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Common Read

Tell us what you think about the common read in the Common Read Survey!

Complete this survey by August 21, 2014 to submit your thoughts on this year's book, Justice: What's the Right Thing to Do?
Submissions received by August 21, 2014 will be considered for one of five $250 scholarships.

Click here to take the survey!

Justice: What's the Right Thing to Do

The University of Cincinnati is excited to announce that it has chosen Michael Sandel's Justice: What's the Right thing to Do as the first-year common reading book for the 2014-2015 academic year.  Justice asks us to reflect on the ethical principles that guide our daily lives and therefore allows us to engage in dialogue that encourages understanding the many sides of an issue.  In addition, the book correlates well with the Bearcat Bond, UC's honor pledge, which states:

As a member of the University of Cincinnati, I will uphold the principles for a Just Community and the values of respect, responsibility, and inclusiveness.  I will promote the highest levels of personal and academic honesty and aspire continuously to better myself, the Bearcat community, and the world.

The common reading program creates a common academic experience and dialogue for all participants--first-year students, faculty, and staff. Programming around topics raised in the common book helps students realize the scope and quality of the work underway at the University of Cincinnati.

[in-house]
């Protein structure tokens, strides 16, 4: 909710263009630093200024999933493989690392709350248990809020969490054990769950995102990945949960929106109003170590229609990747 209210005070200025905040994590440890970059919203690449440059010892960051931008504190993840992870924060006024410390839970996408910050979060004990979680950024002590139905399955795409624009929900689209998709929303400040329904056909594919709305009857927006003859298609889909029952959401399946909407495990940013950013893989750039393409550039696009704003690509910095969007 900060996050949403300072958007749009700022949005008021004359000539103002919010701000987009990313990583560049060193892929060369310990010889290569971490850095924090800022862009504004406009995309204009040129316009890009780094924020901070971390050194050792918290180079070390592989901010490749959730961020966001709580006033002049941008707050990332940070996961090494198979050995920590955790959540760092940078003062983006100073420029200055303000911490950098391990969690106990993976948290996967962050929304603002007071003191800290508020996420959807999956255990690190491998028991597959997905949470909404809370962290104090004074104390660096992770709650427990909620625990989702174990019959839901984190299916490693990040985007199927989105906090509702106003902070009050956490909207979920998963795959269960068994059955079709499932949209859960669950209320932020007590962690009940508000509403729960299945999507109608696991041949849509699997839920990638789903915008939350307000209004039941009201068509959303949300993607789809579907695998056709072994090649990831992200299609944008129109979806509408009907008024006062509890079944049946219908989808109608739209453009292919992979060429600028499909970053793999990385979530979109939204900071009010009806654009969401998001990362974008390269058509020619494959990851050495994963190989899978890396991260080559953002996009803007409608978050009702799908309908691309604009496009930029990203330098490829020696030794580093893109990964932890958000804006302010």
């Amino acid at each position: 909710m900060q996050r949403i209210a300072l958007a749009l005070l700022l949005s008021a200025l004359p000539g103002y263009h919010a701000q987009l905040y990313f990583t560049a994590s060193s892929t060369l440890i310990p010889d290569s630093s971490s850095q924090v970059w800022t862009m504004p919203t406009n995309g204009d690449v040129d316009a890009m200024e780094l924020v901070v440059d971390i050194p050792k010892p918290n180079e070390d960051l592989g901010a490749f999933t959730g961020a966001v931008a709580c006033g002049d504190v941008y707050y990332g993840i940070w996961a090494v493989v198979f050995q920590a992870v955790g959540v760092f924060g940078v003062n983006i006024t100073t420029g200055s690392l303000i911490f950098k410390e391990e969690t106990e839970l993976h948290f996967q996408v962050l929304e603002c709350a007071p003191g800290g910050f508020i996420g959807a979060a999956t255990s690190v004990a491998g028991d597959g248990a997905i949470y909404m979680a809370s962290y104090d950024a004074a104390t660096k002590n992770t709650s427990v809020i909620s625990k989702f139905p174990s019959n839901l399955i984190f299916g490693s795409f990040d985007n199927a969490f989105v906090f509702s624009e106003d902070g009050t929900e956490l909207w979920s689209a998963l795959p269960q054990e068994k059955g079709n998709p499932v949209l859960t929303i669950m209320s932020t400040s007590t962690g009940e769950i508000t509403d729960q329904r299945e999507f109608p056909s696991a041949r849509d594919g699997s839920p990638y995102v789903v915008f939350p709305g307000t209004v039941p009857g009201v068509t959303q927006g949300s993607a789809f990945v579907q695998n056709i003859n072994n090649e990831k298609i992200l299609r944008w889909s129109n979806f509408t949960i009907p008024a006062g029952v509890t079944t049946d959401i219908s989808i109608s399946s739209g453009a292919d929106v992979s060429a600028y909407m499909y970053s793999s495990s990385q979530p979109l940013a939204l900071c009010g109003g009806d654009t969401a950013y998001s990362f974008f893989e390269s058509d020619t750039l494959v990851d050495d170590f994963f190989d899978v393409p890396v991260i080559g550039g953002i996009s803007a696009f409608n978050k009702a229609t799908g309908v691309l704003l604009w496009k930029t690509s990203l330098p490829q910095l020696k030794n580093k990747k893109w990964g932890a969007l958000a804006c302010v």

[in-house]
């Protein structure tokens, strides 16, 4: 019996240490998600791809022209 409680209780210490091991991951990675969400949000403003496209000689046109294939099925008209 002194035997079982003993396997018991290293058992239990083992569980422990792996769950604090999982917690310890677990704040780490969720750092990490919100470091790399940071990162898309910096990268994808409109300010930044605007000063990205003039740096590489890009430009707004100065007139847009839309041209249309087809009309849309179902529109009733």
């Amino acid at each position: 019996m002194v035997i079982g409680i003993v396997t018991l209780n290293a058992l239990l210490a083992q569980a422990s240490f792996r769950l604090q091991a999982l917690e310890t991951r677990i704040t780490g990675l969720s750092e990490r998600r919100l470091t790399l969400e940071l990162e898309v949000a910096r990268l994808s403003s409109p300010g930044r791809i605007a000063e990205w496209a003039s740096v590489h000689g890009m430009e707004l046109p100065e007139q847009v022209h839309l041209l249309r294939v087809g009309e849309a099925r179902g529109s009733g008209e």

What is the Common Reading Program? 

The goals of the common reading program are to:

·         model intellectual engagement by setting high expectations of participation (both reading and discourse)

·         foster educationally purposeful in-class and out-of-class experiences

·         create engagement opportunities among faculty, students, and staff

·         develop a sense of community

Reading Guide:

Think of the following questions while reading this book and exercising your moral sense and reasoning:

  • The Overall Good and Utilitarianism: Look at this video: There are times when the only way to prevent harm to a large number of people is to harm a smaller number of people. Is it always permissible to harm a smaller number in order to prevent harm to a large number? Suppose a man has planted a bomb in New York City, and it will explode in twenty-four hours unless the police are able to find it. Should it be legal for the police to use torture to extract information from the suspected bomber? Further, suppose the man who has planted the bomb will not reveal the location unless an innocent member of his family is tortured. Should it be legal for the police to torture innocent people, if that is truly the only way to discover the location of a large bomb? According to the principle of utility, an action is right insofar it tends to increase happiness and wrong insofar as it tends to decrease happiness. In other words, the principle tells us that the right thing to do is always whatever will produce the greatest amount of happiness and whatever is necessary to prevent the greatest amount of unhappiness. But what if the majority of the members of a community derive pleasure from being racist? Should we let them be racist, if that would produce the greatest balance of pleasure? Are some pleasures objectionable?